What's driving the great bond freak out

Yields on long-term Treasurys have surged as investors worry about a supply glut and inflation. But rates aren't too high to be a cause for concern - yet.

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By Paul R. La Monica, CNNMoney.com editor at large

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Investors have sold low-risk bonds to move into stocks as economic recovery hopes have grown. And falling bond prices push up bond yields.
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Even though the yield on the benchmark 10-year Treasury has risen sharply in the past few months, rates are still considerably lower than where they were just a few years ago.
Would you buy a home now?
  • Yes, housing prices have hit bottom.
  • No, the real estate market still has further to drop.

NEW YORK (CNNMoney.com) -- The government is going deeper into hock and that's starting to make people nervous.

Investors have been dumping long-term Treasurys as of late on concerns about a glut of bonds flooding the market this week. And that's pushed rates, which move in the opposite direction of bond prices, to their highest level since November.

The yield on the U.S. 10-year Treasury note has shot up to about 3.7% this week following auctions of $40 billion auction in 2-year notes Tuesday, $35 billion in 5-year notes Wednesday and $26 billion in 7-year notes Thursday.

Simply put, it's growing increasingly difficult to imagine that there will be enough demand for all these Treasurys.

"The market is having a tough time absorbing all this debt. There's so much supply," said Stephen Mahoney, a portfolio manager with Glenmede Investment Management, an investment firm in Philadelphia with about $4 billion in fixed income assets.

The bond auctions are setting off alarm bells for people who believe the government is spending too much money to finance the myriad programs aimed at getting the economy back on solid footing.

The stimulus package passed by Congress and the alphabet soup list of rescue plans launched by the Treasury and Federal Reserve for the nation's financial system could cost more than $10 trillion.

The fear is that all this liquidity will lead to inflation down the road. To that end, some point to the recent deterioration in the dollar versus other currencies and the rise in oil prices as evidence that inflation is already starting to creep back into the economic picture.

Talkback: Are you worried about how much the government is spending in order to get the economy back on track? Leave your comments at the bottom of this story.

But let's take a step back and a deep breath for a moment. While the spike in bond yields is alarming because of how quickly it has taken place - the yield on the 10-year was as low as 2.2% in early January - rates are still, by all normal measures, relatively low.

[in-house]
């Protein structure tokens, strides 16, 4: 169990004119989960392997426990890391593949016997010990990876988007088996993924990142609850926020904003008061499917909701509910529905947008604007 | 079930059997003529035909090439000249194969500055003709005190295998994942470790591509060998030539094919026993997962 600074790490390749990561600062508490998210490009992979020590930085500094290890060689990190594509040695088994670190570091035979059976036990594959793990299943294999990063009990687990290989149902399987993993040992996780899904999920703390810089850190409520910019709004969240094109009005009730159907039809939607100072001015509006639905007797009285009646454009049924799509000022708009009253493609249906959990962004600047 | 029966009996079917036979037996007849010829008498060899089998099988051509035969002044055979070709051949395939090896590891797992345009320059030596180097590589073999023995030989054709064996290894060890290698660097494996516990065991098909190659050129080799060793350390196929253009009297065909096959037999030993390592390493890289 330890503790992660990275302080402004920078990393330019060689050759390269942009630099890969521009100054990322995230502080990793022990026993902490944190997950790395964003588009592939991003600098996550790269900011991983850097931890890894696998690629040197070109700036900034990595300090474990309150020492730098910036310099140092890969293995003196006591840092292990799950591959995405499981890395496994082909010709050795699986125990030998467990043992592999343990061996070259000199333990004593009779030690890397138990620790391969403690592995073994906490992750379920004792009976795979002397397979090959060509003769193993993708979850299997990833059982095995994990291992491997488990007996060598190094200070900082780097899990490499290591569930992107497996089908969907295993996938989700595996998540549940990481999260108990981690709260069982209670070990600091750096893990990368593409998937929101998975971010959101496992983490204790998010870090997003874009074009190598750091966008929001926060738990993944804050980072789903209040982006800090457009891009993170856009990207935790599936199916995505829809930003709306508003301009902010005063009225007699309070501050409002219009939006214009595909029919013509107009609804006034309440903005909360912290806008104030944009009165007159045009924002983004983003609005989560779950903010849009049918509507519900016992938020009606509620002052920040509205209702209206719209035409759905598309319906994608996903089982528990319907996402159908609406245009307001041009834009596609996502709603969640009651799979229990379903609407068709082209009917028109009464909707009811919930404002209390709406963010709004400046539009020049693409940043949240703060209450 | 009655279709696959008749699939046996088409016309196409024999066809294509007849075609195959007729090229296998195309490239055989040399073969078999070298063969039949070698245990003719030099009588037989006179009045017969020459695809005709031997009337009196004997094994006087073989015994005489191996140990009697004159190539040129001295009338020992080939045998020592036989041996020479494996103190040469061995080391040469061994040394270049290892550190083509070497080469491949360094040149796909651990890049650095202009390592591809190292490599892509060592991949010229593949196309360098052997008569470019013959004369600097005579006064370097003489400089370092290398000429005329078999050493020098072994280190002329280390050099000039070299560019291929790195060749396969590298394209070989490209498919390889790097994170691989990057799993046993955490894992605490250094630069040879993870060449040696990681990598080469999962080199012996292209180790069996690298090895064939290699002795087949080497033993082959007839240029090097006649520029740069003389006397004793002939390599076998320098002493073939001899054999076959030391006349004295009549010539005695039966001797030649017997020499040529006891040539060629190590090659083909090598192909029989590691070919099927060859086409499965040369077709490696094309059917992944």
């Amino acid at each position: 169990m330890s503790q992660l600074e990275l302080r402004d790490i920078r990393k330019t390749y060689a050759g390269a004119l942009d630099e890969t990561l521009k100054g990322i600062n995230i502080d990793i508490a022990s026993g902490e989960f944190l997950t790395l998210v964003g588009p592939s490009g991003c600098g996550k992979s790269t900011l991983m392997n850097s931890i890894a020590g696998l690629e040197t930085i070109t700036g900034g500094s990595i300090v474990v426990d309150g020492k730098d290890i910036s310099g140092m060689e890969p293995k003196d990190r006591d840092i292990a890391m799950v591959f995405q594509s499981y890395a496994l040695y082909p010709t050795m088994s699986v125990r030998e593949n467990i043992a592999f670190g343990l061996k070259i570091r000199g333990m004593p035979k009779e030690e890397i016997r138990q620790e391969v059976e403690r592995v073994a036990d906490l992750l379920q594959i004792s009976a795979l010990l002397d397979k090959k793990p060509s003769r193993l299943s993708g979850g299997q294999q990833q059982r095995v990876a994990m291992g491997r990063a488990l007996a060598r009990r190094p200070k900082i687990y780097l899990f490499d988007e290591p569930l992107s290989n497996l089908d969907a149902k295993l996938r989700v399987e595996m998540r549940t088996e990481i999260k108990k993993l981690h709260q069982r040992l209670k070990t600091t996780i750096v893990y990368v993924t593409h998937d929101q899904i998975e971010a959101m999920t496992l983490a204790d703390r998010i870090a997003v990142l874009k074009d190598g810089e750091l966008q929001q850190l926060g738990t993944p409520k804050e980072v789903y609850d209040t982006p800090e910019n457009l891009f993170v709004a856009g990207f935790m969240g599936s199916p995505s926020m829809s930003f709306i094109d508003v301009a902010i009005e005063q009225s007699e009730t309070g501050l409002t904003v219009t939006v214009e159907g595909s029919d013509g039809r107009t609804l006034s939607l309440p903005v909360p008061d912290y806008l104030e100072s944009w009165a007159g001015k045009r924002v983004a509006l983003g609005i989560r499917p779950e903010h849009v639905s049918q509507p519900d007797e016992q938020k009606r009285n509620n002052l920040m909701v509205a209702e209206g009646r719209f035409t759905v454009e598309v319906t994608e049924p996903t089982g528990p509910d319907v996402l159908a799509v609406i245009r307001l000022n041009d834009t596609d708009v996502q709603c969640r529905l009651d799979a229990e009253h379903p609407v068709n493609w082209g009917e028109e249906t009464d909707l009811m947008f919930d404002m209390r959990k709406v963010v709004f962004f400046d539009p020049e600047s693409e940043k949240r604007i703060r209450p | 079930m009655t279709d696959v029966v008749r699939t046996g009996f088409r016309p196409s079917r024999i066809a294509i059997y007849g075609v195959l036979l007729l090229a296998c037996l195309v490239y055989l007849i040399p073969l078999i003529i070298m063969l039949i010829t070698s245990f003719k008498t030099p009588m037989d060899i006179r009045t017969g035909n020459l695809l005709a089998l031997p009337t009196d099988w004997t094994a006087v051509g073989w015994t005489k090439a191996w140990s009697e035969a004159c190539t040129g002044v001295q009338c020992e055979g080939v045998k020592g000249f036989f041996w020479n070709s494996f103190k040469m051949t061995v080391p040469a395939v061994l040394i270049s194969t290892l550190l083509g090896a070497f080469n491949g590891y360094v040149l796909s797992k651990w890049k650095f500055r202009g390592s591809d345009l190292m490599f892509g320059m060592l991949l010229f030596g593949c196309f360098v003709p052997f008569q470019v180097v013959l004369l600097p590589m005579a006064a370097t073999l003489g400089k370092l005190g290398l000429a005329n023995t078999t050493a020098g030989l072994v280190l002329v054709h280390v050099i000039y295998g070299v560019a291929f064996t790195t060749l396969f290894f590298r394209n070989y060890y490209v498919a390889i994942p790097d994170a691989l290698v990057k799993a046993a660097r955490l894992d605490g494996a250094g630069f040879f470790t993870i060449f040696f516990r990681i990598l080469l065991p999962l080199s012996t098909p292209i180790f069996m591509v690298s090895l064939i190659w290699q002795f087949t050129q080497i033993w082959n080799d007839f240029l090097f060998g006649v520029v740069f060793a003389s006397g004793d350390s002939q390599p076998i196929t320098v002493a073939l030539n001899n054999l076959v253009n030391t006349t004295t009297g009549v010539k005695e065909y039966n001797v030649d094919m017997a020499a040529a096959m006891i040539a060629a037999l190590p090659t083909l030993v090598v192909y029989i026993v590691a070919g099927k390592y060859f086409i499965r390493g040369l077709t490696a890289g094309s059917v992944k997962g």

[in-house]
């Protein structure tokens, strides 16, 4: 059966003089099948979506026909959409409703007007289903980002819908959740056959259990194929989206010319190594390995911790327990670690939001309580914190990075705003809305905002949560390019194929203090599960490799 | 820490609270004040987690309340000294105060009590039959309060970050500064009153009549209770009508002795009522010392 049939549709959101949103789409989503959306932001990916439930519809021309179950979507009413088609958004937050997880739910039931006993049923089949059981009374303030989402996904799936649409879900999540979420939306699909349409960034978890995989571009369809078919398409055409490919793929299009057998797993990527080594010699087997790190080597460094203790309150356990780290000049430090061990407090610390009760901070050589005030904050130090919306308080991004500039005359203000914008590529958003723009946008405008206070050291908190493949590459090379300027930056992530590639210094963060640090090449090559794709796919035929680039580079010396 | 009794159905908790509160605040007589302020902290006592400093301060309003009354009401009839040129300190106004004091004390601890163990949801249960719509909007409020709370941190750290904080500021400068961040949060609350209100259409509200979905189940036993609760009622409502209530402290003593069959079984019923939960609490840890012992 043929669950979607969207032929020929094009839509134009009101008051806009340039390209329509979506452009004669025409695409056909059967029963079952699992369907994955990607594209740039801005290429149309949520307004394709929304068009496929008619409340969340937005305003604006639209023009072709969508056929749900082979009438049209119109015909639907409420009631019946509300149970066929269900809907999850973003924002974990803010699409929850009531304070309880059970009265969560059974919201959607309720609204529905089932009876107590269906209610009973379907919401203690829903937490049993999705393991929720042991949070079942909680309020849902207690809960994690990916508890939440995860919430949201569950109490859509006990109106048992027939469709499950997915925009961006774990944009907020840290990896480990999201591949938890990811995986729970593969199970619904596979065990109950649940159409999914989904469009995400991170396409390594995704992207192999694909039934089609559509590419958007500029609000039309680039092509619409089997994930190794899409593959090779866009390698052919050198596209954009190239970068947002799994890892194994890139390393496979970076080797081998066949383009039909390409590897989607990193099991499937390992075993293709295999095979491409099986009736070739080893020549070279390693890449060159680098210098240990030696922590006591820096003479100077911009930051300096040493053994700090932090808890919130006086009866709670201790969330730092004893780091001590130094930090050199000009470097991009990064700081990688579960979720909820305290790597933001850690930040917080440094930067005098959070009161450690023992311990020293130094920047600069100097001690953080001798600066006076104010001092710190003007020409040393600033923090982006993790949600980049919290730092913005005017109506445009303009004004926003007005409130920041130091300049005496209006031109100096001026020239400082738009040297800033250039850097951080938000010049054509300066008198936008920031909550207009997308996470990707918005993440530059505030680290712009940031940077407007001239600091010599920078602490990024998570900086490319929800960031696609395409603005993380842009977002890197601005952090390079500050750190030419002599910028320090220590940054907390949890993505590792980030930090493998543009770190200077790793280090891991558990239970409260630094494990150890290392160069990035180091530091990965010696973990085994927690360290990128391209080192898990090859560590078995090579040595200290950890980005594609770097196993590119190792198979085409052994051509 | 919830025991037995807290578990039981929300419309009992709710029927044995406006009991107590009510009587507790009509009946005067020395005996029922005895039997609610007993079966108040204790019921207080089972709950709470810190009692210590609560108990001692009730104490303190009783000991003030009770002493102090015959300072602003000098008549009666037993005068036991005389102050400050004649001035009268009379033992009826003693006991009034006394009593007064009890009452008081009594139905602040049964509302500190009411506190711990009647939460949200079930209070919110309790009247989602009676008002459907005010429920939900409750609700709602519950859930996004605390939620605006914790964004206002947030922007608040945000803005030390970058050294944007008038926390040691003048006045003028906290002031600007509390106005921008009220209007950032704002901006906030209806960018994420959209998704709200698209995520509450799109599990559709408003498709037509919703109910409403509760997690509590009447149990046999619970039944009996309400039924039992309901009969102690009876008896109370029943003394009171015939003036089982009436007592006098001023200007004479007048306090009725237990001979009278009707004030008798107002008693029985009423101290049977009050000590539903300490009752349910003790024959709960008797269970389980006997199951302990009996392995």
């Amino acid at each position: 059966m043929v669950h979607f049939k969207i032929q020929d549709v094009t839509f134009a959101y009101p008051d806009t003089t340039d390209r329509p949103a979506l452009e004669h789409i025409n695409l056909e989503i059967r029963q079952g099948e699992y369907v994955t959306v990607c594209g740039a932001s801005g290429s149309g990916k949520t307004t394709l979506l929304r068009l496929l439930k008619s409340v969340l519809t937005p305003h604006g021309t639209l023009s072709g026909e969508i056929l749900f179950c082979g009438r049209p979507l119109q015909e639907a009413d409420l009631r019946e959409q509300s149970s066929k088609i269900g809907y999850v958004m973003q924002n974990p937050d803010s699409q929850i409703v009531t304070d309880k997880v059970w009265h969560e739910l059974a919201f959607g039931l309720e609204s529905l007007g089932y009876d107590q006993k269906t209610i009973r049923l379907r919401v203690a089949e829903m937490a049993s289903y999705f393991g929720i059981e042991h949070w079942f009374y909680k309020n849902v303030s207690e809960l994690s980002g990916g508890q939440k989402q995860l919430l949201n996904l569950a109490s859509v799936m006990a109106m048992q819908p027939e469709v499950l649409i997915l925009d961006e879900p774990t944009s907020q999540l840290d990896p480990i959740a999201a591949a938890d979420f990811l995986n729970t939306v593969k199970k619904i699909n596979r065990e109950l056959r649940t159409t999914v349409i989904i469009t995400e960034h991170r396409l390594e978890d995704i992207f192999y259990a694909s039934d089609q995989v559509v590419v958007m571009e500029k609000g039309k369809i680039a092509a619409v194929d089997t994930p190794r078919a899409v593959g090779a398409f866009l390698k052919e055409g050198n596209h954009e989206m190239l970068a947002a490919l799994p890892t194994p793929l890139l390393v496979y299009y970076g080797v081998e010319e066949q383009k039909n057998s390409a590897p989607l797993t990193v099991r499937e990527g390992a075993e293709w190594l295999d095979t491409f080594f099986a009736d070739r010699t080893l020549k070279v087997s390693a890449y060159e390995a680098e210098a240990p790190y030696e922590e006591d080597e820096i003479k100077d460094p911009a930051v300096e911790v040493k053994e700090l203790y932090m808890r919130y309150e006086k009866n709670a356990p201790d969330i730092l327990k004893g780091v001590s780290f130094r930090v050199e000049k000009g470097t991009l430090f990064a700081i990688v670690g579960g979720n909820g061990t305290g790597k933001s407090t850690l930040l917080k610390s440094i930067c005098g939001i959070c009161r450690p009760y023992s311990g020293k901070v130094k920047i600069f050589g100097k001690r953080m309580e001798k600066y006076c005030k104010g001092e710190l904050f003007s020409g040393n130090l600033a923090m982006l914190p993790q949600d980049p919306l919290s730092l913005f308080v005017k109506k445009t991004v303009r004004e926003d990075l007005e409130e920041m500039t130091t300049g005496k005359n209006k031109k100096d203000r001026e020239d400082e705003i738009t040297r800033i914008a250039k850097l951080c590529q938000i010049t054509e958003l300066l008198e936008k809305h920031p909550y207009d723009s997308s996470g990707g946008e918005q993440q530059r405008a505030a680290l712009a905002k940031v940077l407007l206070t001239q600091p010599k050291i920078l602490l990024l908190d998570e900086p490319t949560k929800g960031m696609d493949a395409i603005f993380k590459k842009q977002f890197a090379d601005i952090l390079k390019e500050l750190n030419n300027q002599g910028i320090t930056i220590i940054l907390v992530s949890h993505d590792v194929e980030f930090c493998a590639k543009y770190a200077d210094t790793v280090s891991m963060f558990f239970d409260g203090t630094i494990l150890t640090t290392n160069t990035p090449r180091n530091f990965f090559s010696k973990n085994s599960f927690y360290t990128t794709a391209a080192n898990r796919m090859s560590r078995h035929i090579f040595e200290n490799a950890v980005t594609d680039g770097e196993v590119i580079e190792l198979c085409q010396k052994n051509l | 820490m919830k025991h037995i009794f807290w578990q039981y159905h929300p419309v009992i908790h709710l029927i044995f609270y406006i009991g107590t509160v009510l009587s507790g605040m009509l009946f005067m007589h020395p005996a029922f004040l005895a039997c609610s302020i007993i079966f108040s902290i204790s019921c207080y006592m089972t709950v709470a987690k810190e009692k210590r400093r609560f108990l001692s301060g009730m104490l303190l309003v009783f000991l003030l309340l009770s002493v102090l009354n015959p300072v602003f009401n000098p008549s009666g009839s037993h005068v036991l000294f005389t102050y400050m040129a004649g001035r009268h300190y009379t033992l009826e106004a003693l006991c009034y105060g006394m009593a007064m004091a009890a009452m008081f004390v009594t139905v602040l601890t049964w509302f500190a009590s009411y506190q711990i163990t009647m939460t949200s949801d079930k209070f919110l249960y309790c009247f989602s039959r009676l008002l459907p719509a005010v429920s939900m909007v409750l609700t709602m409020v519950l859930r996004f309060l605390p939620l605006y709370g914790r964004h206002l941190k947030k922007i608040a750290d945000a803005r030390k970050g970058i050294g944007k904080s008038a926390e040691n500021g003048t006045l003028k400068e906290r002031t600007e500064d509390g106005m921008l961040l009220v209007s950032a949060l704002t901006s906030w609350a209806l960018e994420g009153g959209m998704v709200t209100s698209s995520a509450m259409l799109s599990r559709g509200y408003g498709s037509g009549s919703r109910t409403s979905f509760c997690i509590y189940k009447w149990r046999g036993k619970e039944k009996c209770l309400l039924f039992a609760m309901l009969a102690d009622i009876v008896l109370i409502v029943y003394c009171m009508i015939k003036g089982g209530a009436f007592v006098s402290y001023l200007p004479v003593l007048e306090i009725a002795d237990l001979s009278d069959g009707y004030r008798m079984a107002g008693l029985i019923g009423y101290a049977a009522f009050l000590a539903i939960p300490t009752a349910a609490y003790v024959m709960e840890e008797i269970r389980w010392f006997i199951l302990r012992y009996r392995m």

Long-term Treasury yields are now around the level they were at in early September before Lehman Brothers filed for bankruptcy. And much of the slide in yields between that point and earlier this year was due to investors panicking. They were unloading stocks, commodities and other assets and flocking to what they thought to be the only safe bet left on the planet - U.S. Treasurys.

The world has changed a lot since then - or at the very least, the perception of it has. Most investors are no longer fearing massive bank failures and another Great Depression. Instead, many are betting on a recovery. So it's no coincidence that stocks have soared at the same time bonds have fallen.

"Investors are increasingly willing to take on more risk," said Bruce McCain, chief investment strategist with Key Private Bank in Cleveland. "There has been a change in market psychology and the perspective on the economy. And when the flight to quality ends, people often look to sell Treasurys to buy other assets."

With that in mind, it's important to try and figure out where bonds will go next. Are yields going to keep heading north or stabilize around this level? If it's the latter, that's not necessarily a terrible thing. Remember, the 10-year yield is now at a 6-month high, not a 6-year high.

"The rise in rates has not been severe enough to put recovery at risk just yet. Plus, rates usually rise heading out of recessions," McCain said.

But if rates head substantially higher, that could put upward pressure on the rates for many consumer and business loans. In fact, it's already happening.

According to the most recent weekly survey about mortgage rates from Bankrate.com, the average 30-year fixed-rate mortgage rose from 5.24% a week ago to 5.45% this week.

Mahoney said the yield on the 10-year could go as high as 3.75% in the short-term. (Yields briefly touched that level Thursday afternoon.) And he thinks that could cause the Fed to step up its purchase of long-term Treasurys in order to try and drive rates lower again.

The Fed announced in March it planned to buy $300 billion in long-term Treasurys, but Mahoney believes the Fed needs to be more aggressive to prove that it's committed to keeping rates low - particularly to investors like China and Japan that own a lot of Treasurys.

"If rates continue to go up because of more supply, that's not going to bode well overseas," he said. And that could just make things worse because sales by big foreign investors could fuel further spikes in bond rates.

"If rates continue to rise, it could slow down the economy," Mahoney said. "Mortgage rates would go higher which could hurt the housing market -- and the housing market is what brought us into this mess."

Talkback: Are you worried about how much the government is spending in order to get the economy back on track? To top of page

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